Health Risks for Oil Spill Clean-Up Workers

In the event of a national emergency or catastrophe, crews may be sent from around the region or the world to help with clean-up and restoration. A recent report indicates that workers who tended to the 2010 Gulf of Mexico oil spill may have suffered a high-risk exposure that has increased their risk of liver cancer, leukemia and other terminal conditions.

According to a recent study published in the Journal of American Medicine, there are dangerous health repercussions for the workers involved in the clean-up after the Gulf oil spill. Our Spartanburg workers’ compensation attorneys are experienced in handling claims on behalf of injured workers and their families. We are vested in helping workers collect the compensation they are entitled to after a work-related accident or when diagnosed with an occupationally related disease.


After the BP oil spill, chemicals were used to break up the crude oil which have proven to be hazardous to workers. There are now more than 170,000 people who worked on clean-up and could suffer from toxic exposure. In addition to the chemical dispersants, workers were also exposed to benzene, contained in the oil, which is a high-risk carcinogen.

Workers on the site were given protective gear, including suits and gloves. According to the researchers, many workers removed their protective gear because of extremely high temperatures. Exposure to the oil and other toxic chemicals at site clean-up areas has proven to be extremely dangerous. Benzene can be absorbed through the skin and enter the blood stream, having an immediate and long-term deleterious impact on organs. Traveling through the blood stream, the chemicals can also enter bone marrow which can impact blood cells. The liver can also suffer because of its role in filtering the toxins.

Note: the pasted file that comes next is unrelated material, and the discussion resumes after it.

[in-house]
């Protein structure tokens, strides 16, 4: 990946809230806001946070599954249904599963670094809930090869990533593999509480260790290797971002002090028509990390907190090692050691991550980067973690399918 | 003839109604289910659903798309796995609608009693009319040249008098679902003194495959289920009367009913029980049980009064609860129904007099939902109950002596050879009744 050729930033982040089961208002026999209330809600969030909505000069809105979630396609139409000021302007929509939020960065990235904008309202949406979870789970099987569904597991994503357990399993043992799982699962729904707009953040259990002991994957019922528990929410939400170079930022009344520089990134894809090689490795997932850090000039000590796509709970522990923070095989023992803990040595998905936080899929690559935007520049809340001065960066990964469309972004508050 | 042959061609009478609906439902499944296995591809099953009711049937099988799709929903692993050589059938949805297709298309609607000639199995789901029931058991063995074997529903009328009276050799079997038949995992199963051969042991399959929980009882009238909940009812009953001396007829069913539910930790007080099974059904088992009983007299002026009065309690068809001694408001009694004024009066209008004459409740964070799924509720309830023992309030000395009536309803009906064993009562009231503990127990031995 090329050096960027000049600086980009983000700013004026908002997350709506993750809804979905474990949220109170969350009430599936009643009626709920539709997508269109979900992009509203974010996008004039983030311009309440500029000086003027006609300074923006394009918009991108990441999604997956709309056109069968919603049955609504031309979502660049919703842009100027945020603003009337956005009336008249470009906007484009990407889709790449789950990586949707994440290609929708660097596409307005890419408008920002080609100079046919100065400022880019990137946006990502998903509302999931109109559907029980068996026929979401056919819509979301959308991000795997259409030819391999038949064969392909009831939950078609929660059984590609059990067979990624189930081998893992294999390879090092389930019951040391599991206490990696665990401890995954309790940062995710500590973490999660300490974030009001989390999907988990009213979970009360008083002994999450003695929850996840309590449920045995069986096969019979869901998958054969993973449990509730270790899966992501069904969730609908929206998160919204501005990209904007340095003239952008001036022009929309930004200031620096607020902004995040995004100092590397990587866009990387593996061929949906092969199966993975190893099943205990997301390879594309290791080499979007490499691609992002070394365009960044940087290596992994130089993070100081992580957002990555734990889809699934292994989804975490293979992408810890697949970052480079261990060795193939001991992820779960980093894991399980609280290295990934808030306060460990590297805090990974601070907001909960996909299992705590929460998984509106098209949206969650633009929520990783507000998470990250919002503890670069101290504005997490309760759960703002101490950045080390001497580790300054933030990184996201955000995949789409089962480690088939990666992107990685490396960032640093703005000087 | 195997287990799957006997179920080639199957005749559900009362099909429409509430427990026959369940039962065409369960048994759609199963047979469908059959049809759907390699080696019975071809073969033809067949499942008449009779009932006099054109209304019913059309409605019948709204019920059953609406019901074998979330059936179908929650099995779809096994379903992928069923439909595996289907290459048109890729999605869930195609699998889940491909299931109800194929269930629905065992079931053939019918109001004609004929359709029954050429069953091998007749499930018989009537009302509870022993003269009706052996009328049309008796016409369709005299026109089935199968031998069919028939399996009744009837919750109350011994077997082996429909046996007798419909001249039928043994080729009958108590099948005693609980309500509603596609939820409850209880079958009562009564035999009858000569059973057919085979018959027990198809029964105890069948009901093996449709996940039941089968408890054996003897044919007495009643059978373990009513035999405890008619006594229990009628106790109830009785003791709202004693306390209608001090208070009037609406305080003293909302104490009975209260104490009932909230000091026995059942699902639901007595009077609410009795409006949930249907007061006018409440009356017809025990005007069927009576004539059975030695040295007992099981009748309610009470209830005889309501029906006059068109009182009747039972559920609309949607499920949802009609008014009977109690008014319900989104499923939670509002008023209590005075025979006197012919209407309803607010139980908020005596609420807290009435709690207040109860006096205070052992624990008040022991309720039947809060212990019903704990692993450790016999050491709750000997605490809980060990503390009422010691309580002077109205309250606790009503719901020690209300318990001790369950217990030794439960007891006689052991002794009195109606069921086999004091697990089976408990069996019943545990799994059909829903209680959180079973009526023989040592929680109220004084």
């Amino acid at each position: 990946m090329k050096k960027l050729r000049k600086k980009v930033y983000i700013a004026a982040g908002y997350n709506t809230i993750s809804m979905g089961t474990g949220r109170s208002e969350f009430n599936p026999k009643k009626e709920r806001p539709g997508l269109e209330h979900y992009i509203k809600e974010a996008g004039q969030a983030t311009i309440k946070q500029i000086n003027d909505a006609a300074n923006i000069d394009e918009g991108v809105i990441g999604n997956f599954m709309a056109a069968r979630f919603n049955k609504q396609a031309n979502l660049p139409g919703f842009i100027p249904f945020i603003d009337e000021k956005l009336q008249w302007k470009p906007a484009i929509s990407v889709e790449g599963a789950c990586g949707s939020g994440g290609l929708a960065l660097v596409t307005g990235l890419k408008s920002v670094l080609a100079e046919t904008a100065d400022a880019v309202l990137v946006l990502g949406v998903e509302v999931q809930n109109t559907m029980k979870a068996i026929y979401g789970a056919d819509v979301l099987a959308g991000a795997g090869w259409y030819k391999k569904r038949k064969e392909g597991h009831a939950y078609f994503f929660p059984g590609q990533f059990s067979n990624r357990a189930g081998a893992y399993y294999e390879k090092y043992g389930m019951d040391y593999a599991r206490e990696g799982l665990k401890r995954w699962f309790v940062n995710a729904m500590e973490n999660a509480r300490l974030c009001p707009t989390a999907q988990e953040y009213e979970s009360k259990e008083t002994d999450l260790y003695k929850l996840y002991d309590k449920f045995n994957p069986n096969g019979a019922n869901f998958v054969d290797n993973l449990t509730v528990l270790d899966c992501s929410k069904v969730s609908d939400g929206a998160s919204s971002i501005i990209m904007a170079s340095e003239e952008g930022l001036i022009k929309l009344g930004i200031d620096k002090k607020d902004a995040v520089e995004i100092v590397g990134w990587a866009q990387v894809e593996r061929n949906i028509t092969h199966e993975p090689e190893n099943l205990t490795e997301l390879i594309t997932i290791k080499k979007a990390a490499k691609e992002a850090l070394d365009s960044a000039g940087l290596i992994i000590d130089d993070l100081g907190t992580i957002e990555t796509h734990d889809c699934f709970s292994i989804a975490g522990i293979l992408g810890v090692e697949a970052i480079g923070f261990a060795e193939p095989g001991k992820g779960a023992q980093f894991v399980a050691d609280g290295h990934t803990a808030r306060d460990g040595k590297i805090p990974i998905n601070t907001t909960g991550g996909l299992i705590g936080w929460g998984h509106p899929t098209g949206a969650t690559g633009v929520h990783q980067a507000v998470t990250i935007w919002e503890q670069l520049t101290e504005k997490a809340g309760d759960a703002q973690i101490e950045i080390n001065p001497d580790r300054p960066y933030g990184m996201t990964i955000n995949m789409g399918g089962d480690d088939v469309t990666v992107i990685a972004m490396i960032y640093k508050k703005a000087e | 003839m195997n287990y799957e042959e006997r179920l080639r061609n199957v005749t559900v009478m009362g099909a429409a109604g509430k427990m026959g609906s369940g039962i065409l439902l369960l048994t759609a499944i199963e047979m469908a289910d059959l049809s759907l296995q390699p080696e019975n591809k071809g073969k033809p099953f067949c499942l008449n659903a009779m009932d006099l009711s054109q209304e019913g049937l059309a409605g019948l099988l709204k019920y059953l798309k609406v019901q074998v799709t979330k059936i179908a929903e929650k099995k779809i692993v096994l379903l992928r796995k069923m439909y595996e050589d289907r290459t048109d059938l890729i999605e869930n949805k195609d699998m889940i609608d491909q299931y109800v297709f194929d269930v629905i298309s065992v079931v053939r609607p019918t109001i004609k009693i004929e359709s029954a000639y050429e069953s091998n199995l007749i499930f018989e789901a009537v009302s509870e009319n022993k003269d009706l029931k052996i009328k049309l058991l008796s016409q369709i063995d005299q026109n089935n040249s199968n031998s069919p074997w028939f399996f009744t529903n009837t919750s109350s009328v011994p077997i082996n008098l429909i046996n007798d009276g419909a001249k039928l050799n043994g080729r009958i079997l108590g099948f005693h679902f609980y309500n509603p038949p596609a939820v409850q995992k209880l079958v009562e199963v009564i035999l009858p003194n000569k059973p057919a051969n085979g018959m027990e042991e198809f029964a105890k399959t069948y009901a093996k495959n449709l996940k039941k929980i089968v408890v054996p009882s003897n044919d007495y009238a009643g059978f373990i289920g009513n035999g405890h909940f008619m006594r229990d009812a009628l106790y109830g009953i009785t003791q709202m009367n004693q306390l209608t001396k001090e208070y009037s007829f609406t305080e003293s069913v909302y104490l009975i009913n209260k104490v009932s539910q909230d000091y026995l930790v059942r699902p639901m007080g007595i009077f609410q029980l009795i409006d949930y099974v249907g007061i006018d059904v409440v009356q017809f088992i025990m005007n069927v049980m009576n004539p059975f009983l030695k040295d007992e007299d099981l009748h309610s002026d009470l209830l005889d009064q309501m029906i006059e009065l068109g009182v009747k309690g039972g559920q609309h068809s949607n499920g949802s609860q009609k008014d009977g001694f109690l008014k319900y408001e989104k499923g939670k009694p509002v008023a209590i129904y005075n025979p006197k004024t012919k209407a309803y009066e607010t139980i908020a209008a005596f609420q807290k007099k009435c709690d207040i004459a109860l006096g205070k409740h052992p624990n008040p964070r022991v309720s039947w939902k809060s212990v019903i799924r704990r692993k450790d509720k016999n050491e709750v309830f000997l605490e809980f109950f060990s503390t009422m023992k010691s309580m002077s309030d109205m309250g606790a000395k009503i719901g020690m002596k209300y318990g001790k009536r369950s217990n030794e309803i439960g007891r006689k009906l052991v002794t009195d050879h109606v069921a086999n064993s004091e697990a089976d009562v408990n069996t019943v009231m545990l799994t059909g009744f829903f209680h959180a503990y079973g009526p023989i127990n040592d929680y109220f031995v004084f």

The study tracked symptoms reported by the oil spill workers from 2010 through 2012. Some of these symptoms include headaches, shortness of breath, skin rash, cough, and other blood disorders.

Doctors have found that workers involved in the oil clean-up had decreased levels of blood-clotting platelets and lowered level of kidney health. Workers also suffered from conditions involving liver damage and dysfunction. In addition to liver damage and blood conditions, these workers are also at a higher risk of leukemia, lymphoma and myeloma. Liver damage also increases the potential risk of pancreatic and gallbladder cancer.

According to the researchers, there have not been significant or long-term studies in the United States on the impact of benzene exposure after an oil spill. Workers who suffered any injury or who have been diagnosed with a disease since the spill may be entitled to significant compensation. Under the BP settlement, workers are entitled to medical payments if they can prove that the injuries were related to clean-up work. In addition to recovery from the BP settlement, workers may also be able to collect workers’ compensation and could explore third-party claims against any additional defendants.

Though BP asserts that the workers had proper protective gear that would have insulated workers from exposure, additional research suggests that the risk depends on the type of exposure. Oil in the water near a spill site is higher risk than, for example, tar balls that have washed ashore, which mostly contain sand.

If you have suffered a work injury, contact the Lee Law Offices at 1-800-887-1965 for a free and confidential consultation to discuss your right to benefi

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